Currently the average age of artisans associated with is 60 years with the highly experienced artisans belonging to the early 80s bracket. These artisans have however stopped making Ghongadi owing to the marginal profits earned as against the tremendous amount of efforts required in making Ghongadi. For the past 20 years, these artisans have turned to alternate ways of earning income and have completely stopped the art of weaving. Today, the youngest artisans working with us are in their late forties with the total count of these weavers reducing drastically.

But with our team efforts and travelling across various interior regions of Maharashtra, we have been successful in gathering about 40 artisans from Solapur, Kolhapur and Satara.

The pit loom used by our artisans for weaving this woolen blanket are inherited from the ancestors and are traditional ones. The villagers usually have a large courtyard in front of their house. The pole to hold the pit loom is dug about 1 and half meters into the ground for anchor and another pole about 2 and half meters deep is dug into the ground at a distance of 12 meters from the first one where the artisan sits and weaves the blanket. These blankets woven on traditional pit looms last for about 25-30 years since each thread is weaved extremely close to one another and with precision. 



SOCIO-ECONOMIC PURPOSE is laid on the foundation of profit based, impact oriented social startup for sustainable development. We aim to provide best quality products to the customers keeping in mind their changing needs and trends. We work in close association with the artisans and a major portion of the profit is shared with them to make them self-sufficient. Optimum quality wool is used for production of our woolen blankets and our research and development team are continuously involved in collecting wool samples from various parts of India to experiment and improve the process of weaving.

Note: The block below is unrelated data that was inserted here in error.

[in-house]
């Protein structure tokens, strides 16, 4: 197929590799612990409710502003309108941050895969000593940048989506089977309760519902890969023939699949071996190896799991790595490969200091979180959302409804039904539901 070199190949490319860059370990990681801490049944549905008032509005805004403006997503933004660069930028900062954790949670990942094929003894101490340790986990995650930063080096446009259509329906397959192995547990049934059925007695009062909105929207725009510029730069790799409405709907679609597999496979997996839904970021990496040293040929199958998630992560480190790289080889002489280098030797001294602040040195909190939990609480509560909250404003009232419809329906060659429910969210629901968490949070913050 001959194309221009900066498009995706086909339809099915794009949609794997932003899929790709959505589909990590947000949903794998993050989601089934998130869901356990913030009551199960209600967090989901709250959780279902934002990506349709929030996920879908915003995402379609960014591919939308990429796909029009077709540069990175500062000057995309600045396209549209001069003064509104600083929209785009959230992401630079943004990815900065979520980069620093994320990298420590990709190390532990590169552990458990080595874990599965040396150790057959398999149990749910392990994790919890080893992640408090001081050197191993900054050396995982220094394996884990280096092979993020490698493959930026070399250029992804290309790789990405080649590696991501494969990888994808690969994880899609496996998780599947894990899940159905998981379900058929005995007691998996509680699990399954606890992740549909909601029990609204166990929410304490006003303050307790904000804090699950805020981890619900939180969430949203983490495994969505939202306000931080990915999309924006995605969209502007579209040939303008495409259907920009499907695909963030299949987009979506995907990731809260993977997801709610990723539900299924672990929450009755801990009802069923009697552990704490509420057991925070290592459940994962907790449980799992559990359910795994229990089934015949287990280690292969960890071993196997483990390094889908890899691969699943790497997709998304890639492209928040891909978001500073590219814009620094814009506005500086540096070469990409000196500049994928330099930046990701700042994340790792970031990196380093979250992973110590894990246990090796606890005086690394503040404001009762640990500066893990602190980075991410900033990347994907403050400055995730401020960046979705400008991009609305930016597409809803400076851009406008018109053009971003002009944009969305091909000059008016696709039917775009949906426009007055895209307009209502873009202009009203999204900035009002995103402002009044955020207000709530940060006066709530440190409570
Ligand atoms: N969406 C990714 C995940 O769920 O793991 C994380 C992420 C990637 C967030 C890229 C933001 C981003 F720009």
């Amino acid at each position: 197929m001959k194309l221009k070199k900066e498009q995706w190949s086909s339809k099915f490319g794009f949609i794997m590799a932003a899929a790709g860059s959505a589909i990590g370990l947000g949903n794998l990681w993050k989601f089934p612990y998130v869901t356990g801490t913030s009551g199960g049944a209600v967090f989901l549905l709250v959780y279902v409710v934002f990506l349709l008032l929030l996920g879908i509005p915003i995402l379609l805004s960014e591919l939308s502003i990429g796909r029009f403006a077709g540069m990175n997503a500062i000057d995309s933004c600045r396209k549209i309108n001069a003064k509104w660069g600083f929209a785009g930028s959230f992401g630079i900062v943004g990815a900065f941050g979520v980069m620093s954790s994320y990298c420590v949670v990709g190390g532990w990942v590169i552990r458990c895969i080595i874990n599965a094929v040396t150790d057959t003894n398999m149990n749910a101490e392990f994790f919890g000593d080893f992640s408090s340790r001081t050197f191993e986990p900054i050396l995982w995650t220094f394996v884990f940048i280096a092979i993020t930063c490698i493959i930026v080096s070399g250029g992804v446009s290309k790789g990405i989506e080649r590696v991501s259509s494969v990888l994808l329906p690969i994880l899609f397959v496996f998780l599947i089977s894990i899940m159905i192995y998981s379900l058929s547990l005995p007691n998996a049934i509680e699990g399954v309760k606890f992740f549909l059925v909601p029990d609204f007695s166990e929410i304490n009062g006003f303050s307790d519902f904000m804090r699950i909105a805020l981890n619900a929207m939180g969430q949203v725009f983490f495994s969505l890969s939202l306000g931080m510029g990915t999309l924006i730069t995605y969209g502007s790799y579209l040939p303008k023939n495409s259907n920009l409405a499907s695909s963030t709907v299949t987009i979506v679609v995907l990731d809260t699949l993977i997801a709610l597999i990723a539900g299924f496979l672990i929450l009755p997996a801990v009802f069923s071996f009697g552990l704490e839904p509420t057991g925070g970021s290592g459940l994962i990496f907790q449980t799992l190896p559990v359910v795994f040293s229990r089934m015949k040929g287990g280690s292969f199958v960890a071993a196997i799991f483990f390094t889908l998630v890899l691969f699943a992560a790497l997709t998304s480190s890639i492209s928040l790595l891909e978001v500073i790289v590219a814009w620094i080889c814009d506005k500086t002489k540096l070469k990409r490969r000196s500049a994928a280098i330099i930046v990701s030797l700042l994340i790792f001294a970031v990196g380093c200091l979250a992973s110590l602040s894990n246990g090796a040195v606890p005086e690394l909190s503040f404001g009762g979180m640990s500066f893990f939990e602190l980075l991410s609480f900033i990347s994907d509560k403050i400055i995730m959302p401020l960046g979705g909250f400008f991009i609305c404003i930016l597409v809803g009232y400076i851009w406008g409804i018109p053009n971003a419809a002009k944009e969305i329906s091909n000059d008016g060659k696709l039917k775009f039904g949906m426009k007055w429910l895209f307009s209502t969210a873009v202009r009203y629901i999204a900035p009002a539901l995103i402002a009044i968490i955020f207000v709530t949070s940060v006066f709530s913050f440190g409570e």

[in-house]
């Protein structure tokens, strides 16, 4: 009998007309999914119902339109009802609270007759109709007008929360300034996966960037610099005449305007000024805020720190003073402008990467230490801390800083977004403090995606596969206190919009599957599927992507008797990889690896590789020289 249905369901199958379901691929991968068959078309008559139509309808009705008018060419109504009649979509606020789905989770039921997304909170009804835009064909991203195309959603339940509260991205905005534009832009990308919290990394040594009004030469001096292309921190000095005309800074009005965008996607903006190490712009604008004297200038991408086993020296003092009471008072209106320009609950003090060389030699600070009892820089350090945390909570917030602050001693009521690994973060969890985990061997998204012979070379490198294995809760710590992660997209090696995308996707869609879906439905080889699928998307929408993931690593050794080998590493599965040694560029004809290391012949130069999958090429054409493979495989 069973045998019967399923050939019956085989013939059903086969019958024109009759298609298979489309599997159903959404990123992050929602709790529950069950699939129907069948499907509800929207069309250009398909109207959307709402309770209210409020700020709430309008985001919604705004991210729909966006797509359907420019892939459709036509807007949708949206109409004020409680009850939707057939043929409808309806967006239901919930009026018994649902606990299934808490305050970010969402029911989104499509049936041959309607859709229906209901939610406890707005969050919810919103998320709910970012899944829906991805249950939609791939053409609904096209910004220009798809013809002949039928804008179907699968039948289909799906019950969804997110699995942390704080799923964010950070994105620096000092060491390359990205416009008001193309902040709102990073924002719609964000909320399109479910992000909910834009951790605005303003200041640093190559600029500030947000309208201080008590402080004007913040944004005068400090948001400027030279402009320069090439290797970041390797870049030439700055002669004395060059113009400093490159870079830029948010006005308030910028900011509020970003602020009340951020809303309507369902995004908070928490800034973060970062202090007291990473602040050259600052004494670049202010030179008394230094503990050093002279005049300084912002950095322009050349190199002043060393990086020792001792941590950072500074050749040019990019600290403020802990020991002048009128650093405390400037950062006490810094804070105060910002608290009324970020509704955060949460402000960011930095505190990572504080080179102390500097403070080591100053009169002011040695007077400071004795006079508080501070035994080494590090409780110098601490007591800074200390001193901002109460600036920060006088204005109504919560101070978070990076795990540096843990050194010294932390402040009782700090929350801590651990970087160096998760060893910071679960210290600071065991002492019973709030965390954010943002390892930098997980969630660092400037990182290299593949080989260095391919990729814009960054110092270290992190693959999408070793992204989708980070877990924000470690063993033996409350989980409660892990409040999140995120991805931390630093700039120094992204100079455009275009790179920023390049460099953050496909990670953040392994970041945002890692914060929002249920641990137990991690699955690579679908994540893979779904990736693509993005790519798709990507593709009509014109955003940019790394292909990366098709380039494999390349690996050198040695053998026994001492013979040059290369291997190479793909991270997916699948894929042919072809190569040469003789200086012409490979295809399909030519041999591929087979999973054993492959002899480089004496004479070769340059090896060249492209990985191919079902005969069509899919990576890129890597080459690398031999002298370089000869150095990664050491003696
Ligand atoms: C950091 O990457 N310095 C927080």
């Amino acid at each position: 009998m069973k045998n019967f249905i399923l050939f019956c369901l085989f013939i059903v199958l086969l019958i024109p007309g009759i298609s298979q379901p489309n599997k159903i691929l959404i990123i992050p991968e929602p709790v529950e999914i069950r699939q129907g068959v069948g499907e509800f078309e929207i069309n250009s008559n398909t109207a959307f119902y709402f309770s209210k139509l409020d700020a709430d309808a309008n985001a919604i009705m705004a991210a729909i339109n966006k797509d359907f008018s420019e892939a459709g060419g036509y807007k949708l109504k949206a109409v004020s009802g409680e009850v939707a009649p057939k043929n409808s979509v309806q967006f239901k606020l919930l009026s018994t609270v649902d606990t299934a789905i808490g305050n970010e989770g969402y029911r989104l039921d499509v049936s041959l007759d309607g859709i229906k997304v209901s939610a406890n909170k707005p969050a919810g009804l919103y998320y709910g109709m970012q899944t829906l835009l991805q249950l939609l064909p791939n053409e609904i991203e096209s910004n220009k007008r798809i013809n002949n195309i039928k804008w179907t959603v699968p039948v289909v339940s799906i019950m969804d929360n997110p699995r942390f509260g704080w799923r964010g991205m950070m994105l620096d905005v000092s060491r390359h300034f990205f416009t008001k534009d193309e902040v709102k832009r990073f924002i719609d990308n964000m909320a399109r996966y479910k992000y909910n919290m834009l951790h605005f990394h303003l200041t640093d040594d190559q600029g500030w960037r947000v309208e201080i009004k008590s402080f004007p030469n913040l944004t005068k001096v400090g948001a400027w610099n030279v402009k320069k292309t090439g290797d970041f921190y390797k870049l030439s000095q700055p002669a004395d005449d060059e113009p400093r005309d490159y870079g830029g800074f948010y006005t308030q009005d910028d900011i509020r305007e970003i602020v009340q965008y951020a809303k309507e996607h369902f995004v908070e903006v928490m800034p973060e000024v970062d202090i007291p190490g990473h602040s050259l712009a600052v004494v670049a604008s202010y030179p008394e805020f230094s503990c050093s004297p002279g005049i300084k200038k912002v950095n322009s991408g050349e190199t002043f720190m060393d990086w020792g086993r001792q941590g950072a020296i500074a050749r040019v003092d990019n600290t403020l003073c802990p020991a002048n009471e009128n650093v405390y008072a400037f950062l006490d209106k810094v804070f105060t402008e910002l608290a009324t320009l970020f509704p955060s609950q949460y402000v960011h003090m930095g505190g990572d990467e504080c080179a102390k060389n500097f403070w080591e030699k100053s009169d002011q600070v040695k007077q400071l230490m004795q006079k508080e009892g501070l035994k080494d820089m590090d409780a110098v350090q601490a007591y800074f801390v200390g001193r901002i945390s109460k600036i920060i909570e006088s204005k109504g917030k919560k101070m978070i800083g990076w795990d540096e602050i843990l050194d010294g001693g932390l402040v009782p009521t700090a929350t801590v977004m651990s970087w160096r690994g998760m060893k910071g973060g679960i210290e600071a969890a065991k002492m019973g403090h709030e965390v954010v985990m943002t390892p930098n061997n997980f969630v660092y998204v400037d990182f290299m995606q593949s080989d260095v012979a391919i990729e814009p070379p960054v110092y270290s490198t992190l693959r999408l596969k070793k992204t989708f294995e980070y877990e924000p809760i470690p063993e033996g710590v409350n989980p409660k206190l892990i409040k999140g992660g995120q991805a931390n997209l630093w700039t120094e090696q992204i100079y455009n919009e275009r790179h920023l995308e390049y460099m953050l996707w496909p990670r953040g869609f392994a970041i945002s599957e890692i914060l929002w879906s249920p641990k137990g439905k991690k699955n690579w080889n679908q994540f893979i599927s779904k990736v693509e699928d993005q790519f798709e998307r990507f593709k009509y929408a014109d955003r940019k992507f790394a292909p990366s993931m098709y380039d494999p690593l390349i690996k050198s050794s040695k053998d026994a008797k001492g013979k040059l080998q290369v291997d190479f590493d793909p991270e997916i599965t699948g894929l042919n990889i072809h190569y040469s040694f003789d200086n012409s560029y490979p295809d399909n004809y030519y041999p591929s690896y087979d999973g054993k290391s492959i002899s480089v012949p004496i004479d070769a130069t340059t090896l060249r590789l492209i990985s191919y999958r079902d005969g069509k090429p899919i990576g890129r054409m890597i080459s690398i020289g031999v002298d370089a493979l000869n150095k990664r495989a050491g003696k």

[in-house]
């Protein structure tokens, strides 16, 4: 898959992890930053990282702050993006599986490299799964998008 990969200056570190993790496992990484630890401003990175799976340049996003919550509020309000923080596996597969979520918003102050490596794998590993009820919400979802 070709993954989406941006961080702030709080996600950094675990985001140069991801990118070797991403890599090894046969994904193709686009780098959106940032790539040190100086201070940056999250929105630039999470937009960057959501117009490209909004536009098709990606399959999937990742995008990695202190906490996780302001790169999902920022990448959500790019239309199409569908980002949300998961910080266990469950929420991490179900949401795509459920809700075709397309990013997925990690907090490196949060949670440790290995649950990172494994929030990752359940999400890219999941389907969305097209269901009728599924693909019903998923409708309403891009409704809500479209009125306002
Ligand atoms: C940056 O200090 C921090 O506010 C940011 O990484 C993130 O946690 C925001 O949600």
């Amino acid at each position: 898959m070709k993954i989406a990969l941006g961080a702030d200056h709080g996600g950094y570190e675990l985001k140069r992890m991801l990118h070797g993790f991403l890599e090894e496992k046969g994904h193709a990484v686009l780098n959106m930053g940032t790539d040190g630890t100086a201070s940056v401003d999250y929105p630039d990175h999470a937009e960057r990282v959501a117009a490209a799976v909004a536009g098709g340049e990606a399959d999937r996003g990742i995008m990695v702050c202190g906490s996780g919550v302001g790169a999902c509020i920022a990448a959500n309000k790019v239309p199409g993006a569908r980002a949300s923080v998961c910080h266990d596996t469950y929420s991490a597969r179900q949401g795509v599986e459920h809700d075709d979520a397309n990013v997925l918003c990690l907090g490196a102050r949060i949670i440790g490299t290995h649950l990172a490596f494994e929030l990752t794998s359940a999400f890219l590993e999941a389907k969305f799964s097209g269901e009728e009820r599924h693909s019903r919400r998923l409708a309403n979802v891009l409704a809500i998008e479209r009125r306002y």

We highly believe that a satisfied customer is the key to success!



Growth can be achieved only through continuous learning and evolution. With this motto, we are incessantly experimenting to improve the process and designs of blanket making. On a parallel front, we are involved in reviving the lost and forgotten Ghongadi designs along with the traditional artisans from the Shepherd community.The result of these efforts is our newly launched collection- Sumbran and Malhar now available for purchase on our website. In addition to this, we are working with the perspective of gathering literature relevant to Ghongadi in the Dhangar community and creating a digital library for the people to acquaint themselves to our enriched past.






The artisans working along with are in their late sixties to eighties.The next generation of these artisans families are involved in manual labor and other employment opportunities due to lack of economic dependence on making Ghongadi. Our prime focus is to encourage and work in close association with the younger generation of these artisan families to reinvent the art of weaving and make them economically independent. If the youth from these families do not actively work in preserving this art, there is a high possibility of Ghongadi and its traditional process to become extinct. Also, to make this task feasible and less cumbersome for the existing artisans, we are working to improve the traditional ways of ghongadi weaving